HEY PODCAST LOVERS, WE'VE GOT SOME EXCITING NEWS
Today we dropped a new episode of the Inside Podcasting podcast, in which I interview Ear Hustle hosts (and Pulitzer Prize finalists!!) Nigel Poor and Earlonne Woods. If you're just joining us, Ear Hustle tells stories about daily life in San Quentin Prison. It's hosted by visual artist and San Quentin volunteer Nigel Poor and former prison inmate Earlonne Woods (Antwan Williams, who also helped found the podcast, is the show's sound designer). In an incredible turn of events, former Governor Jerry Brown commuted Earlonne's sentence in 2018, crediting Earlonne's work on the podcast as a factor in the decision. Since Earlonne's release, the Ear Hustle team has brought on new producers to tell stories from the inside, while exploring new narratives on the outside.
Here are a couple of brief excerpts from my interview with Nigel and Earlonne (edited for clarity):
On Earlonne's Release
Skye: While it was obviously amazing and euphoric when Earlonne was released, did either of you have any concerns or anxiety about like, this is a new show, we have to find a new rhythm?
Nigel: Of course I wanted Earlonne to get out but I had a ton of anxiety about it. He’d been in prison for 21 years! So it's like, when he gets out, this might not be what he wants to do. He's got a lot of life to catch up on. I also had a creative concern, which was the stories we do on the inside are so interesting. It's a closed world that most people can't get into. And we had a way to tell stories that other people couldn't tell on the outside. Anybody can do a re-entry story. I wondered if it was going to be as interesting and as creatively challenging to do stories on the outside. And the biggest thing was mourning the loss of going in there and seeing Earlonne. But I really want to make it clear that that didn't stop me from wanting — in every fiber of my body — for Earlonne to get out of prison.
Earlonne: When it was looking good for me to [leave prison]— or just in case it happened — we already had a system in place. We started interviewing guys. We sent out job applications, with descriptions of what we were looking for and looking to hire guys for, to replace me. We put an application out to everybody in the prison. We had a gang of people that sent stuff in and we went through and picked like maybe the top six or something and started doing interviews with them — we did to them what we had to do with [Radiotopia podcast competition] Podquest!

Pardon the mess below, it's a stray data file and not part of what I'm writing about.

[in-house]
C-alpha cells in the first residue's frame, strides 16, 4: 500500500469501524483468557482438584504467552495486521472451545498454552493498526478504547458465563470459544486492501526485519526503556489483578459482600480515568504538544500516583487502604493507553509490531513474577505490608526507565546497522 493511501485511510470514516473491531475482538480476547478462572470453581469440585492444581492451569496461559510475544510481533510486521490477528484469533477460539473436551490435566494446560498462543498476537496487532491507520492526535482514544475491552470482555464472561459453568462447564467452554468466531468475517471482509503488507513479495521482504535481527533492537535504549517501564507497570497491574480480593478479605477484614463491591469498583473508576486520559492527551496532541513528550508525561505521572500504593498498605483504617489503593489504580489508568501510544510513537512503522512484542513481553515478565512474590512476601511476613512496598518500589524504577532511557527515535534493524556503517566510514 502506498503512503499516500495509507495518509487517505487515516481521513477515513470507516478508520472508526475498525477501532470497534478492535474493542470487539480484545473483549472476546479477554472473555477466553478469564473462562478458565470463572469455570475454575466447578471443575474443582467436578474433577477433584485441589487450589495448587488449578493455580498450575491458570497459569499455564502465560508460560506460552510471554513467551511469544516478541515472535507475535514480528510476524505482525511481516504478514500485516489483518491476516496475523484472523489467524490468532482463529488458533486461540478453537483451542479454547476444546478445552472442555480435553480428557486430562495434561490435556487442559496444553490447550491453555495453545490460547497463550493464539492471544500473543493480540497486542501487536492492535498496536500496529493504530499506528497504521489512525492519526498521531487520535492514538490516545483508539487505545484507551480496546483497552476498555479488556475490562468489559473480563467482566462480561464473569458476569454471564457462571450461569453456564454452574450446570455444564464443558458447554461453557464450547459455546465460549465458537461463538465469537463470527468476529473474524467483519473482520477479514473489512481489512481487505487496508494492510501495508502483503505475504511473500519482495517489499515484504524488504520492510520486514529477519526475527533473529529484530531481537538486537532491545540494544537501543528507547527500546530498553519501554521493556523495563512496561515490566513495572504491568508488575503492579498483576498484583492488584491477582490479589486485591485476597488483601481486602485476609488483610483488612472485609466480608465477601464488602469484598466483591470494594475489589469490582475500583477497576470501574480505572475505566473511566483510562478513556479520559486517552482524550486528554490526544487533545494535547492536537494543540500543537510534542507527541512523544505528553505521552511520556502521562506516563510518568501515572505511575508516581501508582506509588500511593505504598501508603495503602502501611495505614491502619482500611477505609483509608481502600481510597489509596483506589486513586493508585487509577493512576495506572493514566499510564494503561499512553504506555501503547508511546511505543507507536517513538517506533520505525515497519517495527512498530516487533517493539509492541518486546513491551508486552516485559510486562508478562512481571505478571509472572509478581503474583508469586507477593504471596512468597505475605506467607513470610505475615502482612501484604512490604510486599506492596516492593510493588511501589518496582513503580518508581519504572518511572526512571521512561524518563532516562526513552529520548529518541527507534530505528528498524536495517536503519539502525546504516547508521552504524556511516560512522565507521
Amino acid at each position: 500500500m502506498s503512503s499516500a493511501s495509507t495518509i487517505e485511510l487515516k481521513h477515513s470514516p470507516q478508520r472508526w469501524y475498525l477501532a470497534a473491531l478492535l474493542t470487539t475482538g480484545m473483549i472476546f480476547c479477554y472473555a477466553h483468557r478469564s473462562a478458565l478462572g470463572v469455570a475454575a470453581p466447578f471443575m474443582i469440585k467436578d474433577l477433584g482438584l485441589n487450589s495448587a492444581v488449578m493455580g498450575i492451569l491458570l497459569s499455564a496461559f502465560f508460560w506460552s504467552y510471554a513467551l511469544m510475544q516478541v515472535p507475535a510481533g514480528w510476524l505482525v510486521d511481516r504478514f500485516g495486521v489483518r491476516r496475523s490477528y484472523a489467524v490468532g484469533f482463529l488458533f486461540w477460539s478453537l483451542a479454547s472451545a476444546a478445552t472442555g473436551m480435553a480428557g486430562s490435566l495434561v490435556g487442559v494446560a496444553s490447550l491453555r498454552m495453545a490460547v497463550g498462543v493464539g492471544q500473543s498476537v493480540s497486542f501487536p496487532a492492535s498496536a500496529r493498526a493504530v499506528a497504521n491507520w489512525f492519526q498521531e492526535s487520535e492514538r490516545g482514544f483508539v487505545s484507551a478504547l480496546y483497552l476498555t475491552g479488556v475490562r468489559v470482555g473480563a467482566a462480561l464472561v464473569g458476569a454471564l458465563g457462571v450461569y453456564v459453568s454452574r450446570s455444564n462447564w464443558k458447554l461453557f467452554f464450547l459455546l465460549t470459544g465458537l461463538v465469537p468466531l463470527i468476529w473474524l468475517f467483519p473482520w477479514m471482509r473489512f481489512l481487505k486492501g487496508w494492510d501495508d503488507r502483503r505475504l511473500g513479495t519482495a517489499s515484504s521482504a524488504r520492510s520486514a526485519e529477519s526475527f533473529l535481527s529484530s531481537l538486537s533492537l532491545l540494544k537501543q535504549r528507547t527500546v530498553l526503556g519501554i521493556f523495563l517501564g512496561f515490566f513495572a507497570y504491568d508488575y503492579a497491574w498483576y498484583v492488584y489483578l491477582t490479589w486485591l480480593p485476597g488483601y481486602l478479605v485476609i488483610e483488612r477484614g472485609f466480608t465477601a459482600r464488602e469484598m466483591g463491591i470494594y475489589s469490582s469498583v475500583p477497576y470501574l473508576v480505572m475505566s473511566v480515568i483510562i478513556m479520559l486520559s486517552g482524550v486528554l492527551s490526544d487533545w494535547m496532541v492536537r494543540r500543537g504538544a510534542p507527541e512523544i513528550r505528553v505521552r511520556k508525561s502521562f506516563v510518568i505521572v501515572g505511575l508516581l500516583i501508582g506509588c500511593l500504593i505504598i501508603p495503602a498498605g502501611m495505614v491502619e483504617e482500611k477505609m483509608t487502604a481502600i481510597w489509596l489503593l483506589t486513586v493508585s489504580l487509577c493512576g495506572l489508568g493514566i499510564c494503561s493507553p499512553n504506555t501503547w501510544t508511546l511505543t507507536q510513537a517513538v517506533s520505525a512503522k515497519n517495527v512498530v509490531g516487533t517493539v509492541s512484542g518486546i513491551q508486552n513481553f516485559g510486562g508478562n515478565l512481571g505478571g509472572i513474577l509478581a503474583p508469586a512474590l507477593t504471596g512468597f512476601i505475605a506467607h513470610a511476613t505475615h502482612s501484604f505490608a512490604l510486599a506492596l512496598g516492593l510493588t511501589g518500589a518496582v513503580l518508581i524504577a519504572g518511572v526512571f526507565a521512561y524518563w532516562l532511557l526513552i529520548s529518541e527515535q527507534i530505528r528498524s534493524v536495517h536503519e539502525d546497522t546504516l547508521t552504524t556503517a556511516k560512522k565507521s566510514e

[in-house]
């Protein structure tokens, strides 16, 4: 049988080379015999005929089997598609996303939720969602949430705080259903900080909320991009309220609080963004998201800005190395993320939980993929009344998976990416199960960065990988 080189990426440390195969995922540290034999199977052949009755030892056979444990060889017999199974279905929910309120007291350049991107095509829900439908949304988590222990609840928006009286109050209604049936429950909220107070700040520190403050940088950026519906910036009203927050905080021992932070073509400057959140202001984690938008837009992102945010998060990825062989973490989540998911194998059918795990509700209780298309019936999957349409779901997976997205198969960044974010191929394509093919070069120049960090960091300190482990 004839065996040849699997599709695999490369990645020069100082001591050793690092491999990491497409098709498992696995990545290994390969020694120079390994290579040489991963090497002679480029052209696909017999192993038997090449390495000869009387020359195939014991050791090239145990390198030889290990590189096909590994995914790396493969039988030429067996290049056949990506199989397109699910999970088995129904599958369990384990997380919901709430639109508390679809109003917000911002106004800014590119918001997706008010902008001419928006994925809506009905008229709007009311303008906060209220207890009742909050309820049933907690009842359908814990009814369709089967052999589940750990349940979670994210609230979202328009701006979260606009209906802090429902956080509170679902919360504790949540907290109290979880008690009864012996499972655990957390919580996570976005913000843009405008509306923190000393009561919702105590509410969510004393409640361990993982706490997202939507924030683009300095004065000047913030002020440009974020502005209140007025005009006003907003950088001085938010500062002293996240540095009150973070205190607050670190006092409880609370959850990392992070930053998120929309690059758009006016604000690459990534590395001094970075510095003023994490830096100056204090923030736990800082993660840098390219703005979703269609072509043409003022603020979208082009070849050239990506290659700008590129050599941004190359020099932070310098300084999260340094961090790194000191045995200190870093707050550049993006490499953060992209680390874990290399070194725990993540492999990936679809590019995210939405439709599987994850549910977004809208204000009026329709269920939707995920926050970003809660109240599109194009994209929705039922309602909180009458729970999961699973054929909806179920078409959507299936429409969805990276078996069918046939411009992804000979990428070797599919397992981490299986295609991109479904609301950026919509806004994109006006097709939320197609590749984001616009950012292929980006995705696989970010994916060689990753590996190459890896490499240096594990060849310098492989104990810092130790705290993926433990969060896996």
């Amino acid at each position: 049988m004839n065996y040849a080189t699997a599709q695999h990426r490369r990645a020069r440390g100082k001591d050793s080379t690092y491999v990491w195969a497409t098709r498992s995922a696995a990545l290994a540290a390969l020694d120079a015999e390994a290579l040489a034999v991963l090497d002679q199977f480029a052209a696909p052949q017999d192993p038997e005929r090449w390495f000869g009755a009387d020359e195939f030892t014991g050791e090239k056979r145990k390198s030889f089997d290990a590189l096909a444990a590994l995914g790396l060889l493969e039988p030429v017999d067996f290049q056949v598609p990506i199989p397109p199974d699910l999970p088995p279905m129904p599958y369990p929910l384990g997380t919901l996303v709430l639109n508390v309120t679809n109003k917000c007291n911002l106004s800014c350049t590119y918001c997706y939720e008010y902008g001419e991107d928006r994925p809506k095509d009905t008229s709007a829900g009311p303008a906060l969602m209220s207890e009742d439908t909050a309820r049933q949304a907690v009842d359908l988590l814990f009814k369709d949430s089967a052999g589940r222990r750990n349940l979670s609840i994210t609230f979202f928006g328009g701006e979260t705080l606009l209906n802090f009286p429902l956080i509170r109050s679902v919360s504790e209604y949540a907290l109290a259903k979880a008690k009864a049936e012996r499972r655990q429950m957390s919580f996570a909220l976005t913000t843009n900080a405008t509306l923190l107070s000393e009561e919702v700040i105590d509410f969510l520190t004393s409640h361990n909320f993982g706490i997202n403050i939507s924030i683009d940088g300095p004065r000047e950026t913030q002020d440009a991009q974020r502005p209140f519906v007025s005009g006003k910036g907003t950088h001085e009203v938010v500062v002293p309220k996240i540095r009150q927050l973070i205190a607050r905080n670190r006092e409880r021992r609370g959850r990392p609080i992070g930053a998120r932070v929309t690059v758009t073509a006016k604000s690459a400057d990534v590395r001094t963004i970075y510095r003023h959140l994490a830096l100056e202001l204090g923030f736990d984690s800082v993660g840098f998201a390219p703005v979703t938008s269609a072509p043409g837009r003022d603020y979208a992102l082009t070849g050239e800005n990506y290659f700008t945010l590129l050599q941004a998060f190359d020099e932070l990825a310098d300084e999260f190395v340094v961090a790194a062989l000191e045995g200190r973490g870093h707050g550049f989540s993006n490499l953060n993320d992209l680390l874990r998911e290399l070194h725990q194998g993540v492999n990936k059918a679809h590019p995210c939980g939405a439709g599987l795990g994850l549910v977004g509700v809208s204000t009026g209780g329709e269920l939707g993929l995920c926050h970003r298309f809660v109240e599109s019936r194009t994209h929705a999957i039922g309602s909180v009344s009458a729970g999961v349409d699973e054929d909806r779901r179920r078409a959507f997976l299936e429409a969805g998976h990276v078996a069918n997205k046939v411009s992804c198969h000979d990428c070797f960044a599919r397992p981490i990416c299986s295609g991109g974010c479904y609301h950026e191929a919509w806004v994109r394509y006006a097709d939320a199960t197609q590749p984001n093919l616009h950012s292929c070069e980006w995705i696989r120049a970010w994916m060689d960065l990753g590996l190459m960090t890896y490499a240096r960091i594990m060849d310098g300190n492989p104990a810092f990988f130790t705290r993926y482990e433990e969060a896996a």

Nigel: [laughter] That’s true! There have been challenges, but we always say to each other, we're going to figure it out. Like whatever happens, we are going to figure it out. And it was just another thing to figure out.
On Finding New Narratives
Skye: This past season you focused on some really heavy stuff — addiction, stories about death row, violent crime. Can you talk about how you made the decision to tackle these kinds of stories this season?
Earlonne: Before every season, while we're still in the prior season, we all have production meetings with everybody who's involved. We throw out ideas on the whiteboard. We start eliminating ones that don't work or whatever the case may be. We'll have maybe ten to thirteen that may work.
Nigel: And for season four, I wanted to have people that everyone wasn't going to be like, oh, I love that guy, I love that person. I wanted it to be more complex and tell stories that made people think differently about issues that they may have a knee-jerk reaction to. That's one of our challenges for the coming seasons, too — to have stories that are maybe a little bit harder to process. So there's never one emotional tone to a story. I love that challenge.
Skye: You also did something wonderful that I loved, which is that you featured a lot of women's voices — or more than you had before, and I loved hearing their voices and their stories. I have to think that that was an intentional move.
Earlonne: Definitely. That's the one thing that we've been lacking and we've always tried to implement it in some way. And that's what we're currently actually doing — getting out and trying to get the women involved.
Nigel: When Earlonne got out [of prison], that's when we knew we could start bringing more women's voices into the show in a meaningful way.
The full interview is here. Next week we'll drop a post-show episode, in which a special guest will speak with me about what it was like to interview Earlonne and Nigel. (Hint: he also writes a newsletter about podcasts.)
In today's newsletter, I'm handing the proverbial mic over to power podcast listener Kavein Thran. He'll share what it's like to consume podcasts as a blind person, and what podcasters and organizations can do to make their audio content more inclusive.
This week's prompt:
- How are you holding up (it's been ten weeks!), AND what podcast has [helped you survive/distracted you from/entertained you during] the global pandemic?
Please help a sister out by hitting reply on this email (right now, do it now) and sharing your story. I need an update on how things are going, friends.
Stay safe and healthy,